Inventing The Digital Watch Again And Again And…

In the 1950s, artwork of what the future would look like included flying cars and streamlined buildings reaching for the sky. In the 60s we were heading for the Moon. When digital watches came along in the 70s, it seemed like a natural step away from rotating mechanical hands to space age, electrically written digits in futuristic script.

But little did we know that digital watches had existed before and that our interest in digital watches would fade only to be reborn in the age of smartphones.

Mechanical Digital Watches

Cortébert jump-hour wristwatch by Wallstonekraft CC-BY-SA 3.0
Cort├ębert jump-hour wristwatch.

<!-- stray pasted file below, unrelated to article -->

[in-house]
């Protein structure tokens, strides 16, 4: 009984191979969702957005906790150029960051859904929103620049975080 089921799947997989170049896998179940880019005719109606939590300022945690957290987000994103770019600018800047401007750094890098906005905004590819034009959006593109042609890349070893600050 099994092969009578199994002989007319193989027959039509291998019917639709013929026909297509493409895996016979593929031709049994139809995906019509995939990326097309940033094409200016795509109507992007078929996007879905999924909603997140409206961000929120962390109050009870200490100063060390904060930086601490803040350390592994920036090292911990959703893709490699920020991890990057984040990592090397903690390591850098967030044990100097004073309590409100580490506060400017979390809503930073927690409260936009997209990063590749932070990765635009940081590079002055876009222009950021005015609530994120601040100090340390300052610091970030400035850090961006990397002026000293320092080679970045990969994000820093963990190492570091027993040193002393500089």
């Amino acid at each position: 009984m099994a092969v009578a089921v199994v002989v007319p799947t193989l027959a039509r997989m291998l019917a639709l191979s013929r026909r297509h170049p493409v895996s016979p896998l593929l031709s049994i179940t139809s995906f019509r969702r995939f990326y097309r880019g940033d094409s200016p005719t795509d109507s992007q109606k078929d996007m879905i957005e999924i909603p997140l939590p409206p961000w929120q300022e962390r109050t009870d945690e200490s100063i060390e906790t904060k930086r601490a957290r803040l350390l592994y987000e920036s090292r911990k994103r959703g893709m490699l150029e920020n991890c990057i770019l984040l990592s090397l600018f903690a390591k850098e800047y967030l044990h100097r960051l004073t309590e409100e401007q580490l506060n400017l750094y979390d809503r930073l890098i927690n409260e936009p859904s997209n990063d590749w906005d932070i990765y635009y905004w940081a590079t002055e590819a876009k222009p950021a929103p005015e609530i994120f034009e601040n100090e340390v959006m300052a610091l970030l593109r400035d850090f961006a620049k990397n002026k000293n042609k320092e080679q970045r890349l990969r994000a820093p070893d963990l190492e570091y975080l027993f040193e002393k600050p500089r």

Image by Wallstonekraft CC-BY-SA 3.0

In 1883, Austrian inventor Josef Pallweber patented his idea for a jumping hour mechanism. At precisely the change of the hour, a dial containing the digits from 1 to 12 rapidly rotates to display the next hour. It does so suddenly and without any bounce, hence the term “jump hour”. He licensed the mechanism to a number of watchmakers who used it in their pocket watches. In the 1920s it appeared in wristwatches as well. The minute was indicated either by a regular minute hand or a dial with digits on it visible through a window as shown here in a wristwatch by Swiss watchmaker, Cort├ębert.

The jump hour became popular worldwide but was manufactured only for a short period of time due to the complexity of its production. It’s still manufactured today but for very expensive watches, sometimes with a limited edition run.

The modern digital watch, however, started from an unlikely source, the classic movie 2001: A Space Odyssey.

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